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Tea with the maharaja in Bangalore

In an attempt to be shack off its colonial past, Bangalore was given back its former name of Bengaluru, which means ‘City of Boiled Beans’, in 2014. But the old part of the city is a top attraction due to its heritage from the time of British rule in India. The royal palace, for instance, suspiciously resembles Windsor Castle and the cathedral is a copy of the famous St. Paul’s Cathedral in London.

The Kingdom of Mysore was originally an armed-to-the-teeth anti-British stronghold. It was not until 1799, after four bloody years of war, that the colonists succeeded in annexing it into British India as a monarch state. The royal family was allowed to return, but the maharaja became no more than a ceremonial marionette. The British ruled until the formation of the Republic of India in 1947. Mysore then became a state and was later to be named Karnataka. There are three colonial gems here that are worth a detour.

Neo-Tudor palace for a teenage maharaja
Neo-Tudor palace for a teenage maharaja

Bangalore

Windsor Castle in India: Bangalore Palace / Photo: Ashwin Kumar - Flickr

Palace for a teenage maharaja

When ten-year-old maharaja Chamarajendra Wadiyar the Tenth of Mysore was sent to the colonial high school in Bangalore, the headmaster had a problem on his hands as the very young king had nowhere to sleep. So a fortune was spent building a palace in neo-Tudor style, complete with battlement towers, Victorian furniture and stained glass windows similar to those at Windsor Castle. Nowadays, the garden is used as festival grounds, where Elton John and The Rolling Stones have performed. Bangalore Palace, still in royal possession, can be visited.

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Bangalore Palace, Vasanth Nagar, Bangalore, Karnataka, India Google maps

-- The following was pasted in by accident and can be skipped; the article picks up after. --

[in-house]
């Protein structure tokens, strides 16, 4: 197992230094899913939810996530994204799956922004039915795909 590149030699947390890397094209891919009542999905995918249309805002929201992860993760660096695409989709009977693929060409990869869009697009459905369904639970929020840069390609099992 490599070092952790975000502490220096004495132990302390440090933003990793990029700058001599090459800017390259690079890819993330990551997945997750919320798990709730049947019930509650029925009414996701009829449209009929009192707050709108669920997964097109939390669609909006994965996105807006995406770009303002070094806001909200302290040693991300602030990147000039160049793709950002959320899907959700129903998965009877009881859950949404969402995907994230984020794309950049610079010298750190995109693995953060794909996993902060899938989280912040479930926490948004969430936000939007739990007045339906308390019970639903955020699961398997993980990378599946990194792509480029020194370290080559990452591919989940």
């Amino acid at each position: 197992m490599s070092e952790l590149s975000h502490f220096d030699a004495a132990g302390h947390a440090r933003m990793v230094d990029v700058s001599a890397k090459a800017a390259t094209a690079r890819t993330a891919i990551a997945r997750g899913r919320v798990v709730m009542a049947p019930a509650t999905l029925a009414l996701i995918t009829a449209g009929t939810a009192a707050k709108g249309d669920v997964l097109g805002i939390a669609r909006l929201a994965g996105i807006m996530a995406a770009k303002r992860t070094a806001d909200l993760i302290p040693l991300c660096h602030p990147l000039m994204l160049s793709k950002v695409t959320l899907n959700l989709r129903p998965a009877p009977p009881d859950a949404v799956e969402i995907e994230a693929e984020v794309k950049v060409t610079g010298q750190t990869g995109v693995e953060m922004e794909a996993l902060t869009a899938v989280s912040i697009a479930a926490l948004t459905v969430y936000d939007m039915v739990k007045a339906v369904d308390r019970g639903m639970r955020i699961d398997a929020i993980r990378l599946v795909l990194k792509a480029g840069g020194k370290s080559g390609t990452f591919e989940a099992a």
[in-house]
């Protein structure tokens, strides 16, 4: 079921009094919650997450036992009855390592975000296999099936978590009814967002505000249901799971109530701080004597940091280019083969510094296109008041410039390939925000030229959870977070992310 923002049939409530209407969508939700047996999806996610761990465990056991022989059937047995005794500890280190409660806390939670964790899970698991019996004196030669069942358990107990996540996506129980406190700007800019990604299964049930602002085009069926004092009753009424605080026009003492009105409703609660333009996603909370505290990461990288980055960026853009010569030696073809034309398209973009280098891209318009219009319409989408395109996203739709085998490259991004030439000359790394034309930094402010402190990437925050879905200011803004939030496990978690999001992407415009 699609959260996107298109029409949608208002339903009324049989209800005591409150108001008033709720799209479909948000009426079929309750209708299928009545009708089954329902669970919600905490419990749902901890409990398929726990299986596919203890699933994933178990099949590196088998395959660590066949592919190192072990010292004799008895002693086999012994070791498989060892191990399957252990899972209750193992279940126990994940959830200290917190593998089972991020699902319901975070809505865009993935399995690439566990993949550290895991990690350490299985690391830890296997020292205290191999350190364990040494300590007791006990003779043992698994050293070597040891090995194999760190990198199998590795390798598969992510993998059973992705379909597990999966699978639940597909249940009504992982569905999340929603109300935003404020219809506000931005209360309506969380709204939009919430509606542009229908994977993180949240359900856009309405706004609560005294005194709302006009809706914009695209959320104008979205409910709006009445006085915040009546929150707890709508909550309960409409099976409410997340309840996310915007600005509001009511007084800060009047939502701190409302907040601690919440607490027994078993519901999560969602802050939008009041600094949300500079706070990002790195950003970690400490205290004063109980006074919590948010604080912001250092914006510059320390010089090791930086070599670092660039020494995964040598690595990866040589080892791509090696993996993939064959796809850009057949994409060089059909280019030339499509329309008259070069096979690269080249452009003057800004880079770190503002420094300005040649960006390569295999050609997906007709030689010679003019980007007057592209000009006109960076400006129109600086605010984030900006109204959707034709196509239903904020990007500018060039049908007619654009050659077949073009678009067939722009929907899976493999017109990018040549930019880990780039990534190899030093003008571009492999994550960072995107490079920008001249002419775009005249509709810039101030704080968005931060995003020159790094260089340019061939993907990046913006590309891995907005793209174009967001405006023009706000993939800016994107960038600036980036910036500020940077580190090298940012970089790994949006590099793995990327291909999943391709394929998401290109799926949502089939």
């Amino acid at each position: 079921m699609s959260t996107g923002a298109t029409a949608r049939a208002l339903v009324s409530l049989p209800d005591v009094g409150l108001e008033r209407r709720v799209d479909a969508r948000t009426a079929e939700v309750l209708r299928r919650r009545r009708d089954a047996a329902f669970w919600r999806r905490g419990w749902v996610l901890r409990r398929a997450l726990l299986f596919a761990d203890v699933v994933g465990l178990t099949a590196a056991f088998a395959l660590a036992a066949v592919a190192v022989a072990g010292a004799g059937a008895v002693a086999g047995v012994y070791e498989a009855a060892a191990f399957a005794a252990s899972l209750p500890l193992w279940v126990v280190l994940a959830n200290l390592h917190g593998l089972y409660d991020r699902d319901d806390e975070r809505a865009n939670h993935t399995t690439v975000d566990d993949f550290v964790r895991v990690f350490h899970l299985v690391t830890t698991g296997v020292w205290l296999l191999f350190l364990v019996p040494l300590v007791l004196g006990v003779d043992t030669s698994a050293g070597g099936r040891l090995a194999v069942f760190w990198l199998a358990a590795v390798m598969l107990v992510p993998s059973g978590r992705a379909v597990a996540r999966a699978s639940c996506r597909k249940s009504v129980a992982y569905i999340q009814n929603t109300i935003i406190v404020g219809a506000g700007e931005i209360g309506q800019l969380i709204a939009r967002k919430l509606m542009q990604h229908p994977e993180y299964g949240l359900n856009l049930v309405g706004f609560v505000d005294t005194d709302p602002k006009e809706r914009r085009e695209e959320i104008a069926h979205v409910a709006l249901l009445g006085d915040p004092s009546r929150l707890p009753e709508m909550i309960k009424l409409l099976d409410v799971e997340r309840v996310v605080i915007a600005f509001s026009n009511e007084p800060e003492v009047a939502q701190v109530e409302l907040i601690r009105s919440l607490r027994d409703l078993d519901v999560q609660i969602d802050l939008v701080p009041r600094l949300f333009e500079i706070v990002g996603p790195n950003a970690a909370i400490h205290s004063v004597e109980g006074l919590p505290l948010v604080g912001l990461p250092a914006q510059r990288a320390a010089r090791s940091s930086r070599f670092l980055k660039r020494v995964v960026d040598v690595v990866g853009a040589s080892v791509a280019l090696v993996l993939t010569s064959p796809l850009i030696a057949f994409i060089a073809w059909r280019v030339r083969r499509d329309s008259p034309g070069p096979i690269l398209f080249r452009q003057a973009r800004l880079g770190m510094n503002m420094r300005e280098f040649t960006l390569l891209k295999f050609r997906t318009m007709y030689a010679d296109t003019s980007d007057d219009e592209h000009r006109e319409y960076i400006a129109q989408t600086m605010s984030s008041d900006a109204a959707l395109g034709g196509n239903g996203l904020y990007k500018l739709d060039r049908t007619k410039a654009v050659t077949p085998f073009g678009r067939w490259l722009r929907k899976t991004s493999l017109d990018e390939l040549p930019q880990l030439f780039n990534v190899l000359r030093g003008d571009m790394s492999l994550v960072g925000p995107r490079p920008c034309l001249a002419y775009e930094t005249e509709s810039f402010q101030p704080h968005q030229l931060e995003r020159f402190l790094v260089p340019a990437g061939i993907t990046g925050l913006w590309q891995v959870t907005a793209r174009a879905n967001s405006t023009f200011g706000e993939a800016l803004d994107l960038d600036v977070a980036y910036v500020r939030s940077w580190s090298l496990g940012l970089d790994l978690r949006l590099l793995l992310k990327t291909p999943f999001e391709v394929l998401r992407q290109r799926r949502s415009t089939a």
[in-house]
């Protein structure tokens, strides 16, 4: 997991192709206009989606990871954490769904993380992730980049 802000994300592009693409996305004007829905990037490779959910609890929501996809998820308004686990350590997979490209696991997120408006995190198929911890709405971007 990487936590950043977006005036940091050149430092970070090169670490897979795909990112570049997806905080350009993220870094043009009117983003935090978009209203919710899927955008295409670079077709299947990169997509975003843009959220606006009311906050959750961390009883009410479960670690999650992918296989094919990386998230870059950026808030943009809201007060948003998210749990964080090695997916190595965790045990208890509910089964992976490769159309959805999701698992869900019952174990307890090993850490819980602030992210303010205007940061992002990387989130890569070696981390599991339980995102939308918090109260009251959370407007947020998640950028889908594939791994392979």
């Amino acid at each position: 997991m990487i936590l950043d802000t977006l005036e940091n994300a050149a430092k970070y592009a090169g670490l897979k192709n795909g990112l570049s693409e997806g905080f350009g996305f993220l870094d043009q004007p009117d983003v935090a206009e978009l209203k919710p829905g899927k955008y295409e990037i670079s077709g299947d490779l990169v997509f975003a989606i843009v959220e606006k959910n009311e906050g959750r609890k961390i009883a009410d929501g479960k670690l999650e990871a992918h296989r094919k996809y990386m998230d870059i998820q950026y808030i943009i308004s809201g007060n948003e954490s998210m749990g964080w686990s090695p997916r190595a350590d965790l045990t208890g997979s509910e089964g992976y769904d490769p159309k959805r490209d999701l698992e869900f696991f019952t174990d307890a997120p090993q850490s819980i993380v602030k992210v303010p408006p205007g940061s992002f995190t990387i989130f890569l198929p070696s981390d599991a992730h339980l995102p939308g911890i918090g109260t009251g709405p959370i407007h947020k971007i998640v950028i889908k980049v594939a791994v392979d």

Miniature of St. Paul’s Cathedral

If you didn’t know any better, you might think you’ve been teleported to 17th century England in a red phone booth. Like St. Paul’s of London, St. Mark’s Cathedral in the hectic heart of Bangalore was built in English Baroque style, including exuberant woodwork, classic arches and a very distinct dome. The copy, built in the early 19th century, is quite a bit smaller than the famous original, yet many claim it is the most beautiful of the approximately one hundred churches found in Bangalore. Open daily to visitors except for Sunday Mass.

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London in India: St. Mark’s Cathedral

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St. Mark’s Cathedral, 1 Mahatma Gandhi Road, Shanthala Nagar, Bengaluru, Karnataka, India Google maps

Morning rush in the Krishna Rajendra Market

The most colourful market in Bangalore

Despite an unsightly modern expansion, the old red buildings of the Krishna Rajendra market from 1928 are unmistakably colonial. Everything imaginable is for sale here, from pots and pans to rice balls and from betel nuts to herbs and spices. In the early morning, the market smells of jasmine, lotus, marigolds and rose petals. This is perhaps the oldest, largest, busiest and most colourful flower market in India, where diligent women create garlands for use as offerings in the surrounding temples.

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Krishna Rajendra Market, Krishna Rajendra Road, New Tharagupet, Bangalore, Karnataka, India Google maps